I’m objectively “early on” in my widowhood and my wife’s death was recent, but everyone has their own grief timescale. Don’t get me wrong, I’m not done with grieving but I have come to the acceptance stage. I can’t go back. She’ll always be dead. I haven’t “moved on” – I never will – but you can say I’ve moved forward quicker than some others who have lost their spouse. For a while, I was barely surviving. I felt suicidal. I felt despair and was nearly swallowed by an abyss. Now, I am living. I feel genuine joy! I feel that buzz and I embrace it. I’ve told you about the buzz I feel when I’m performing and have a crowd cheering for me. I don’t feel guilty for it. That’s a sign that I have moved forward. The fact that I’ve trusted you and told you I’m a widow indicates that I’ve also felt joy whilst dating you. However, I still miss my wife to pieces, love her and I know I always will. She was my best friend too. You don’t need to get your head around that quite yet, but you will eventually if you’re going to be with me til death do us part. One step at a time though, yeh? I need slow too. But I can assure you that my heart will expand to be in love with my next wife too – there’s no competition going on here.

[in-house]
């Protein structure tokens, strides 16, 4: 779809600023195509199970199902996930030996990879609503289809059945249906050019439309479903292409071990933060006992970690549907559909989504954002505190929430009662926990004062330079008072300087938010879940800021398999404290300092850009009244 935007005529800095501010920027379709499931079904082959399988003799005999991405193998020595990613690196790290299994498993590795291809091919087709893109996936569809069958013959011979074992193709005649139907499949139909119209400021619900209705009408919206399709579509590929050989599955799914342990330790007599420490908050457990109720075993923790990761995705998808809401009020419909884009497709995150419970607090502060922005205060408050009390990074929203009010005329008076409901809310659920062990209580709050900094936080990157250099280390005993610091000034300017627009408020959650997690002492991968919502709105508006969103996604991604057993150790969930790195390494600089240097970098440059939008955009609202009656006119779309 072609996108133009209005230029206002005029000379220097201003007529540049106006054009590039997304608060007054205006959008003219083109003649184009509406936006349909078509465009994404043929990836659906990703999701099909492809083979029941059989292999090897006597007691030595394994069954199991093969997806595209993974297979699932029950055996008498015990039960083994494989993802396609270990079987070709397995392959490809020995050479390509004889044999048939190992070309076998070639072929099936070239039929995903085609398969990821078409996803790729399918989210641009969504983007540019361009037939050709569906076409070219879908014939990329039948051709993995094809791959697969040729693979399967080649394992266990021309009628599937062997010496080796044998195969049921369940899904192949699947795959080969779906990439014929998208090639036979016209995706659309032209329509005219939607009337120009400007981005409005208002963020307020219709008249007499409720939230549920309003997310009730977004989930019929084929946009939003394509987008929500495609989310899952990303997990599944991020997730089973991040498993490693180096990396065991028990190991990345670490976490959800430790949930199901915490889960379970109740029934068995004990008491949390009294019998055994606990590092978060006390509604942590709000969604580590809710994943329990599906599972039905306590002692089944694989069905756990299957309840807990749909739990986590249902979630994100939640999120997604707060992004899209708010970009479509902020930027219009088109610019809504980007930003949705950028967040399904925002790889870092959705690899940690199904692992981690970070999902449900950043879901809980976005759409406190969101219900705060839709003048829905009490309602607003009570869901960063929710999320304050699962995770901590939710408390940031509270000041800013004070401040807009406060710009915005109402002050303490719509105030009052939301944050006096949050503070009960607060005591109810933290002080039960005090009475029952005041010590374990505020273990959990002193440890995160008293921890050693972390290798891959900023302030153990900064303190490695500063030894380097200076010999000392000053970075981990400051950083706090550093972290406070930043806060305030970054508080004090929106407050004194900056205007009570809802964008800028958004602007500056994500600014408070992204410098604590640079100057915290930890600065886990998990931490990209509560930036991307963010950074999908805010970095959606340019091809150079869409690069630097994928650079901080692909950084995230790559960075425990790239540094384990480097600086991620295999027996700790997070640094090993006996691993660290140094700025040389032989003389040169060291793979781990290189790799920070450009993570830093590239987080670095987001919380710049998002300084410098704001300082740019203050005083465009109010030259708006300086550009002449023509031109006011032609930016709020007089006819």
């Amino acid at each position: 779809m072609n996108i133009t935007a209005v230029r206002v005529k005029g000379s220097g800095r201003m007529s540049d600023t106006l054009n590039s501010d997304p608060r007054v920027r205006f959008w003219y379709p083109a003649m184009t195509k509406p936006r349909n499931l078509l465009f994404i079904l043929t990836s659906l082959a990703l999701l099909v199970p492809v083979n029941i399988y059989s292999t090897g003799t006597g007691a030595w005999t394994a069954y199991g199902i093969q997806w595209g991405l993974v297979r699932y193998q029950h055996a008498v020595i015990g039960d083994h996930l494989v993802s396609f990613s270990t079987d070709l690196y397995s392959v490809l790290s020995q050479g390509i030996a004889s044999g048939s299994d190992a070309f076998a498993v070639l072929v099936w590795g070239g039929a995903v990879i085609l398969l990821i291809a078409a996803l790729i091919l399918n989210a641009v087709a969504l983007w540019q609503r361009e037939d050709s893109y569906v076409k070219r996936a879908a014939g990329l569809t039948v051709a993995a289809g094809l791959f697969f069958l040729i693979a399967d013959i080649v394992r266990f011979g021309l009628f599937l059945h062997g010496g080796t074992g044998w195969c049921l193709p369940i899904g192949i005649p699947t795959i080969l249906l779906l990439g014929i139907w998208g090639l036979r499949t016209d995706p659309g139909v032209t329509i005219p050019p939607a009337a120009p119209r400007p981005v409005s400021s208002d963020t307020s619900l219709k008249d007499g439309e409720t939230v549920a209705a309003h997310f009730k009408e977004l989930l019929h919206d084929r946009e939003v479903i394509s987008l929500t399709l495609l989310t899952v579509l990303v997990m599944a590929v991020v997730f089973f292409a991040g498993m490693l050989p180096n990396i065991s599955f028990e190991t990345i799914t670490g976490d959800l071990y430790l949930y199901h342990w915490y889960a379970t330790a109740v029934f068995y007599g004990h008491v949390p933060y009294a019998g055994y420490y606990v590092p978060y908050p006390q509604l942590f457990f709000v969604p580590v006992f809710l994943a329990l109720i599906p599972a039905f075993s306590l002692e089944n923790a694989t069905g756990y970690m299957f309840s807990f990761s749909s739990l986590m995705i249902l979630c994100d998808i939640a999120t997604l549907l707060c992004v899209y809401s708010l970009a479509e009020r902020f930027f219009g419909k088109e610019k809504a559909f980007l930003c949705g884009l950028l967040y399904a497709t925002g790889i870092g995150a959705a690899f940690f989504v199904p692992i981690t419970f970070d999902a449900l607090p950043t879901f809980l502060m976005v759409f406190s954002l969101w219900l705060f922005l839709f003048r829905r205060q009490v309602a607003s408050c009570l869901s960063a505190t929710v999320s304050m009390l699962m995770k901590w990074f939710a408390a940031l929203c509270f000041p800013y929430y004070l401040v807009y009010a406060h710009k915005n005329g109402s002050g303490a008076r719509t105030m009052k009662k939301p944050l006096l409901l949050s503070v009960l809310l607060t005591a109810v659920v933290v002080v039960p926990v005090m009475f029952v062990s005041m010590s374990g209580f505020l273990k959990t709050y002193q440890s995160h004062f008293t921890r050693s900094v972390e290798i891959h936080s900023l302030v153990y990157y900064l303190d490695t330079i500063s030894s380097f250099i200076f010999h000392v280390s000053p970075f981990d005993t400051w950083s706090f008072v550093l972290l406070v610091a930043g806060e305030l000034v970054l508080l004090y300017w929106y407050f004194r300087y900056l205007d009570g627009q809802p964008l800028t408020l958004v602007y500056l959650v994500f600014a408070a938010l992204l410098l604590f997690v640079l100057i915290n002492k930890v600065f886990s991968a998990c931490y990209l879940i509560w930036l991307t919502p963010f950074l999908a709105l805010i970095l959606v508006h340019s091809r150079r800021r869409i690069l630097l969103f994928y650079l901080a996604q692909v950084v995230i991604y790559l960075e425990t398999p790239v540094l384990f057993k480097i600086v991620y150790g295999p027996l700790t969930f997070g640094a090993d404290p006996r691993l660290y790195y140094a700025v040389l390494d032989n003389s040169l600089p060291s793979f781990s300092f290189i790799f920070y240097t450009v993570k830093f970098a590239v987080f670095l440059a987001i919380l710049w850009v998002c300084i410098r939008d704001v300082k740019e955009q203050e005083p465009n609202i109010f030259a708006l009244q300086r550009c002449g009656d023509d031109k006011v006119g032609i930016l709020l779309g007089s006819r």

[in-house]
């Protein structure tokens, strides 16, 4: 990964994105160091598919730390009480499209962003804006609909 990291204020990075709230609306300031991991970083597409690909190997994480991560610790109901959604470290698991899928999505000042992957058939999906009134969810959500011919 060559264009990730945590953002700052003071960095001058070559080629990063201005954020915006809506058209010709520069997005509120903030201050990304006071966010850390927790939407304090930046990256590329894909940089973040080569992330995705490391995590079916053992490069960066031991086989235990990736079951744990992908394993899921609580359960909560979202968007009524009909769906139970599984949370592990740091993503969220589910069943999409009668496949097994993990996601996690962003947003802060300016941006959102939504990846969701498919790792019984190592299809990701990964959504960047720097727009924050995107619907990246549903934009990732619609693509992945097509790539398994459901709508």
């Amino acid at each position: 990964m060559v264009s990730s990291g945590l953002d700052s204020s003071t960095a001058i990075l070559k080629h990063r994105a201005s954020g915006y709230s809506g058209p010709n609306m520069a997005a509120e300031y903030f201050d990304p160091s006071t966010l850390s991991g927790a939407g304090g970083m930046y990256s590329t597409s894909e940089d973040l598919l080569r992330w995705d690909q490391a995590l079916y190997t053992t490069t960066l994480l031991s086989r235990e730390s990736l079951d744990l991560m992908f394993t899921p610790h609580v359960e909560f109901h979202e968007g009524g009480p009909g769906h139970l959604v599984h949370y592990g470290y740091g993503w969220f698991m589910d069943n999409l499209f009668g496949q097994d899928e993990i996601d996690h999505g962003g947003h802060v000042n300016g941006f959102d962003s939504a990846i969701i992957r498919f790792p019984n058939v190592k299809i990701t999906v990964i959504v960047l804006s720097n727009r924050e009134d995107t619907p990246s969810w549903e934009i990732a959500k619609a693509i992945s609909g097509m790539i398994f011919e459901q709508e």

Chances are that I’ve written about you in my blog and given you a ridiculous nickname. I’m sorry if this makes you uncomfortable or feel trivialised. If I’ve called you Future Wife then take it as a compliment. Ditto for a hashtag along the lines of #OHMYGODIWANTTOMARRYHER. It doesn’t mean you actually have to marry me and I’m going to force you down the aisle in the next six months! I’m just charting my experiences for my own benefit, and looking to help other young widows understand that they’re not alone in their feelings of wanting a future filled with love. Sometimes widows constantly write really depressing trite, but I don’t. I’m honest and looking to be a role model – someone who talks authentically about her experiences. But I hope I haven’t given away too much about you that makes you angry or vulnerable. Let’s talk about it if so.

I could go on and on in this letter. Really, the best thing for us to do is talk. Ask me. I’ll be as honest as I can. I might cry, but I’m a girl.

With affection,

The crazy widow you met on Tinder x